I am very sad to say that it appears to some that we should welcome any development without regard for what it brings with it – if anything.

    We deserve better as a community and we should not be ashamed to ask for it.

  5. Beverly Palmer May 3, 2012 at 12:16 PM

    We have to stop this from happening.  I saw Scott Griggs this morning and he is opposed to this, but it isn’t his district.  I will contact Delia Jasso today.  

  6. Jason Wright May 3, 2012 at 12:04 PM

    Yockanookany, even if your goal of keeping Oak Cliff dry would have succeeded,  another developer could have easily seen this location and wanted to redevelop it. That’s why preservation is an ongoing activity, and it’s not just a fight against beer barns. Nice article, Michael. 

  7. Cliff Dweller May 3, 2012 at 10:50 AM

    What are the setback requirements on this lot?  It seems so narrow between Beckley and Zang, once the setbacks are taken out, it’s hard to see what could be built there.  It might make more sense for the owner to use the existing (grandfathered) building.  

  8. RobertB May 3, 2012 at 10:03 AM

    Mesquite looked at places like this Balch Springs eyesore and passed an ordinance specifically forbidding drive-through alcohol sales. Perhaps Dallas should learn a thing or two from its lowly suburban neighbors.

  9. tinabeena May 3, 2012 at 9:36 AM

    Thanks, Michael for bringing this subject to light. I hope it isn’t too late to save this station. Having lived in OC since the early 60’s, I have always thought it was such a cool building. I’ve emailed both councilpersons and hope something can be done to save it. This is already a dangerous intersection and I can’t believe that adding a liquor store to the mix could be a good thing.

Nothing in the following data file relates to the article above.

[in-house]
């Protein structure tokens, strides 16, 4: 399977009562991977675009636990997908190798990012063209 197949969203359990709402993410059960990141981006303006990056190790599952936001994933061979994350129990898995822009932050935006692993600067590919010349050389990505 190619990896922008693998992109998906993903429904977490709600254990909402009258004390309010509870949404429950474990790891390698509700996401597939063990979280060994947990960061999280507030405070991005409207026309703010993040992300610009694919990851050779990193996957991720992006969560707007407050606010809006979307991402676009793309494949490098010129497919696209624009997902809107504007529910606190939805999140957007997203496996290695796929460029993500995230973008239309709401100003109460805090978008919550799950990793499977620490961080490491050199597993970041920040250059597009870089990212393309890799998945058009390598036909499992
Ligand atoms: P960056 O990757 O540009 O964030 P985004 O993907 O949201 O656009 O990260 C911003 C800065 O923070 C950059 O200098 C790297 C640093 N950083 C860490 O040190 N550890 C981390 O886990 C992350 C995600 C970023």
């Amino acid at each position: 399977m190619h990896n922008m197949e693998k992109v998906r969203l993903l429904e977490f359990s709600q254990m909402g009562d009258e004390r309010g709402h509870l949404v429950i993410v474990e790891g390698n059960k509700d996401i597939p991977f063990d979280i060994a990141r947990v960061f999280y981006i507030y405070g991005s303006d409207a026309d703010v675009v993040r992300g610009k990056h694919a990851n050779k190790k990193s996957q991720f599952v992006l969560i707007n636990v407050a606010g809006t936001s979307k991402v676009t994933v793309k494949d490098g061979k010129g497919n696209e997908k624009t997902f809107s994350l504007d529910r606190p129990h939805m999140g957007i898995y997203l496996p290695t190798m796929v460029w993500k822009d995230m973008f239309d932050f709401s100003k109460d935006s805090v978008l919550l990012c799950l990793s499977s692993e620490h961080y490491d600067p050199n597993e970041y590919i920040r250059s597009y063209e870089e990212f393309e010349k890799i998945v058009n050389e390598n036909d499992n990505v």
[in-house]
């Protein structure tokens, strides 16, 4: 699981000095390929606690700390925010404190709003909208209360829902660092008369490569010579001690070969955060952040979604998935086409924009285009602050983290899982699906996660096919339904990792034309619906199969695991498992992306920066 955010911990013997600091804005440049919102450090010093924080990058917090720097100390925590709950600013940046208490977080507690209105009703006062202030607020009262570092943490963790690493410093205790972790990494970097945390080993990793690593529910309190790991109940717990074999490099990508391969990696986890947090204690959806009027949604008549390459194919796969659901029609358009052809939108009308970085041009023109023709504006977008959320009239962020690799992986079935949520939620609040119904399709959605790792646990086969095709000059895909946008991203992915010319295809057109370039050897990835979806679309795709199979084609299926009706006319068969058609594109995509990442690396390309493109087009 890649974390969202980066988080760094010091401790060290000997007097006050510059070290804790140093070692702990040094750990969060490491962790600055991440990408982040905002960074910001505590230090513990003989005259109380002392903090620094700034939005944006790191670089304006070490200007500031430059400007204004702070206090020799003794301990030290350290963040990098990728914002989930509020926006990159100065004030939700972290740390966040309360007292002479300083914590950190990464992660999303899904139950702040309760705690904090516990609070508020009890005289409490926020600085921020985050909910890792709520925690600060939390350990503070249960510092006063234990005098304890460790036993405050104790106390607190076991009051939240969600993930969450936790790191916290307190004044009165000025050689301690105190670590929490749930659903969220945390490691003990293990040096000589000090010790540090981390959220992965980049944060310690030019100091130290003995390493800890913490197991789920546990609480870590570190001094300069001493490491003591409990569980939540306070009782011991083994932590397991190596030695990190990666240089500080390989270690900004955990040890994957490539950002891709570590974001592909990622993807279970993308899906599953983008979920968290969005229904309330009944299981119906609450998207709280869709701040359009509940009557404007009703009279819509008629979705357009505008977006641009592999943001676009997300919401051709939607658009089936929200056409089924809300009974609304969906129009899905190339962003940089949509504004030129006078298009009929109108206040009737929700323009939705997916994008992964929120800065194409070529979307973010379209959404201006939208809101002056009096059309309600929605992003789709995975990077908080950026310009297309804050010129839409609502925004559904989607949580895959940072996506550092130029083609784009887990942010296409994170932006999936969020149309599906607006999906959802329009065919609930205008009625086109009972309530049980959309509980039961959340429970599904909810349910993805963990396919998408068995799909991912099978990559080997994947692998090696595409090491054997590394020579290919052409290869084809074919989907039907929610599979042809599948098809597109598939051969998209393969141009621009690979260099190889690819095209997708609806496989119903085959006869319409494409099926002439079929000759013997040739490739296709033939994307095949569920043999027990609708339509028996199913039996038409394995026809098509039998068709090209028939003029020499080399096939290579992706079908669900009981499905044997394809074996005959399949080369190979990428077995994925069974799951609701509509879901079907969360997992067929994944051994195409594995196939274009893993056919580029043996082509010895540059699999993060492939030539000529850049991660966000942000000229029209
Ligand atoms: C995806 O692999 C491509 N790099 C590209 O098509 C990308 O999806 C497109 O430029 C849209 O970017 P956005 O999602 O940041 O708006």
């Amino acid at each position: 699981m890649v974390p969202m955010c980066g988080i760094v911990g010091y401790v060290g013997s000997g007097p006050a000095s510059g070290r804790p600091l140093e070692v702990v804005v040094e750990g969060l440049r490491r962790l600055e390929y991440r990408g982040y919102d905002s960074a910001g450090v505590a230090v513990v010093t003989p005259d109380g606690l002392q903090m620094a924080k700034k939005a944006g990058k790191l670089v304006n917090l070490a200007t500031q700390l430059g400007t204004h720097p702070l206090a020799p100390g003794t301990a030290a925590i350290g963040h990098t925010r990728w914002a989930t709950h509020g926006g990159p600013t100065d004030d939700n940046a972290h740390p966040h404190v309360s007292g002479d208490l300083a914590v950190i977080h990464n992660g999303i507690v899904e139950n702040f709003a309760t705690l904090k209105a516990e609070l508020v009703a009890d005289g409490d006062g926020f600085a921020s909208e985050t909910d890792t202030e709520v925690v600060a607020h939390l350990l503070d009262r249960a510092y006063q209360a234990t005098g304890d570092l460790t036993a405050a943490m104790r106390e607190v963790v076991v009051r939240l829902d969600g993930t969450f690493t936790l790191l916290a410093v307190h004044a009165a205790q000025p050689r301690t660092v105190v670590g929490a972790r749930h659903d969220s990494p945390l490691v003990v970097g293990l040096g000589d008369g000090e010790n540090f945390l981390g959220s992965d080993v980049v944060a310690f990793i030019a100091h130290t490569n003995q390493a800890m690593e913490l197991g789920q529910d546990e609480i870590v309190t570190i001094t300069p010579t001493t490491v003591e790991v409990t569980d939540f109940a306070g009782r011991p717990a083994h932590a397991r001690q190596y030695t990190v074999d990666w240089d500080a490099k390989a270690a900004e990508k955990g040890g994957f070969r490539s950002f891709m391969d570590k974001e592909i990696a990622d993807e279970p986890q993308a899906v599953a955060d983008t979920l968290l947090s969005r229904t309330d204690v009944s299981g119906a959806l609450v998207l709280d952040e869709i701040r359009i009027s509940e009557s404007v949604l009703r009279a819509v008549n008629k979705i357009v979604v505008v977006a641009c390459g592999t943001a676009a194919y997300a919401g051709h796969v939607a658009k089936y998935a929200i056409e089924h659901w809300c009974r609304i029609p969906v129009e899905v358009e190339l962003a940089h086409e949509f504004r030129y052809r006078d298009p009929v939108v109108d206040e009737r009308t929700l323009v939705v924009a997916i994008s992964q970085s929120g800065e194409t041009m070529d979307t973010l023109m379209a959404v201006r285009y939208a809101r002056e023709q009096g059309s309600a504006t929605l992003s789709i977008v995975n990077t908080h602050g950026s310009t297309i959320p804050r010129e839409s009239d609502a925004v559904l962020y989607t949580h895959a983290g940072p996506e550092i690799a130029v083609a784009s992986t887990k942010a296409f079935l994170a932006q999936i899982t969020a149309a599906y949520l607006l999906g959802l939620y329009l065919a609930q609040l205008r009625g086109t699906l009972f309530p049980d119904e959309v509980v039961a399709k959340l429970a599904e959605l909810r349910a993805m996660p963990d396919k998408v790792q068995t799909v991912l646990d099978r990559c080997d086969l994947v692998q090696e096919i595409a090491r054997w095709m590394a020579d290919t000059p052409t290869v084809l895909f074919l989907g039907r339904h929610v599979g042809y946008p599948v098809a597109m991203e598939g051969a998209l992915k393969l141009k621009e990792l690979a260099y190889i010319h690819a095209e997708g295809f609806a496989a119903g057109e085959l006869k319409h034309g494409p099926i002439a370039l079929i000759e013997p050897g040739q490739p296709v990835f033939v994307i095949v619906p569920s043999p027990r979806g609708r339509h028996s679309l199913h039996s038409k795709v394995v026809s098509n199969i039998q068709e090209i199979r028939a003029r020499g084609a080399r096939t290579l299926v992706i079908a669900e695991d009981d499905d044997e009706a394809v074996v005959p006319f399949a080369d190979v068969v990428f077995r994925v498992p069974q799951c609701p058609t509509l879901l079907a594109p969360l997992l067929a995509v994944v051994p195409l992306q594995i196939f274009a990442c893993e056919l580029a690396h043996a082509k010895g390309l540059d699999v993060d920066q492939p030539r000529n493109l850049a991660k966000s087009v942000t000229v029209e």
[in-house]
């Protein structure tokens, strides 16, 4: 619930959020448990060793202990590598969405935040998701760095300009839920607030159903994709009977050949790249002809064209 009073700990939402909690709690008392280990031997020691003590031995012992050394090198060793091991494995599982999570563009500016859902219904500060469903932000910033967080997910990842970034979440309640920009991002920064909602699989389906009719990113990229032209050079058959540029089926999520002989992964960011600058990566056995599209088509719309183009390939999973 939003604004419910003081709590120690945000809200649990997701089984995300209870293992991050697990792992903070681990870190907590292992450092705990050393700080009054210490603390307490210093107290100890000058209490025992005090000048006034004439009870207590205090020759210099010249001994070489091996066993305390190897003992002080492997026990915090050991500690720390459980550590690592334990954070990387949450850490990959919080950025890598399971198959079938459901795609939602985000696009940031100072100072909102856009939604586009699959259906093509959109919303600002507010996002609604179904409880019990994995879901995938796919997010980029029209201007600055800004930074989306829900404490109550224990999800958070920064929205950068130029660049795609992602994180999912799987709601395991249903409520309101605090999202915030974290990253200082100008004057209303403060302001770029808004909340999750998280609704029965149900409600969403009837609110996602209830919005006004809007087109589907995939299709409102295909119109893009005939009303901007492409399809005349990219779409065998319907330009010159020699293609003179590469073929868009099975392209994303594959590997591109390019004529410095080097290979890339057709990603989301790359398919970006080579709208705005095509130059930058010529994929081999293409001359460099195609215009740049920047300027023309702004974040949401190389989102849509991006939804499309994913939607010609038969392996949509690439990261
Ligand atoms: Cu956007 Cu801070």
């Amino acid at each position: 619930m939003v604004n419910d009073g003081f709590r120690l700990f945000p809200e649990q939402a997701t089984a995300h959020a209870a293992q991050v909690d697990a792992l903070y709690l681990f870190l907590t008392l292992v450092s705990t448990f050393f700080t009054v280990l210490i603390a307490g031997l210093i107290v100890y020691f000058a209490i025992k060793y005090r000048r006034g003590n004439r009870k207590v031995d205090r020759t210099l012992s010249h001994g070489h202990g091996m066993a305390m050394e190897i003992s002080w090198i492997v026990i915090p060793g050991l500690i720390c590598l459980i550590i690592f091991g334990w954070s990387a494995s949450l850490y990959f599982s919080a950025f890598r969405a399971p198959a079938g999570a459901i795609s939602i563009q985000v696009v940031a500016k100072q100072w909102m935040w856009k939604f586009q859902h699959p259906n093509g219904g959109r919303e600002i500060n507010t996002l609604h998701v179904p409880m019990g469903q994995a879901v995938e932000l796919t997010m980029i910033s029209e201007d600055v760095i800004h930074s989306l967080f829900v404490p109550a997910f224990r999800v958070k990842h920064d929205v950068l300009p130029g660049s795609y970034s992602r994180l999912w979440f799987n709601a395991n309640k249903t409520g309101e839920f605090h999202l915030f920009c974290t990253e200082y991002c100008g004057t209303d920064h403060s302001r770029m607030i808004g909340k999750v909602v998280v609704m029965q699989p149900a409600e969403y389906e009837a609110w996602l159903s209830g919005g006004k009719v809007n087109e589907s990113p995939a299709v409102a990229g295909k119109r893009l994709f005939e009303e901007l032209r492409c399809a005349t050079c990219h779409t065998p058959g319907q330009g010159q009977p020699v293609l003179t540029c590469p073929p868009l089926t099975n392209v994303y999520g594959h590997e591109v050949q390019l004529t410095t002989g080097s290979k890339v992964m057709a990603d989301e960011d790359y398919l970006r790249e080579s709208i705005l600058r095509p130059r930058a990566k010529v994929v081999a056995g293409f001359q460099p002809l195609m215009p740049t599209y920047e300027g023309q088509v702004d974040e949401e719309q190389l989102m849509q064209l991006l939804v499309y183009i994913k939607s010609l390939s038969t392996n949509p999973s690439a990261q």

10. Egorsti May 3, 2012 at 9:05 AM

    Typical of Dallas to even consider tearing down a historic structure.

  11. Yockanookany May 3, 2012 at 8:22 AM

    Exactly why I was opposed to the “wet” vote, it will keep happening over and over and then they will start abandoning these stores when they have over saturated the market and go out of business. Just drive to East Dallas to see the results.

  12. SPV May 3, 2012 at 5:34 AM

    Hate to say I told you so, but this is why I voted against this type of, ahem, “service”, in ouneighborhood…..

  13. Oakcliffkat May 2, 2012 at 11:40 PM

    If you are against this type of development, plz tell the owner at the Lake Cliff NA meeting. Delia Jasso is supposed to tell us when the date is….

  14. Palebo May 2, 2012 at 11:37 PM

    I’m not sure I trust our City Council to do the right thing.
    If the are does need another beer store, then they should look to the NW corner of W Davis and N Clinton to see a store featuring specialty beers housed in an old renovated building.
    Too bad somebody like Monte Anderson or David Spence can’t jump in to buy this place and save it.

  15. Rhonda May 2, 2012 at 10:47 PM

    I think we are creating a ghetto environment…we have enough beer/wine stores….stop the madness!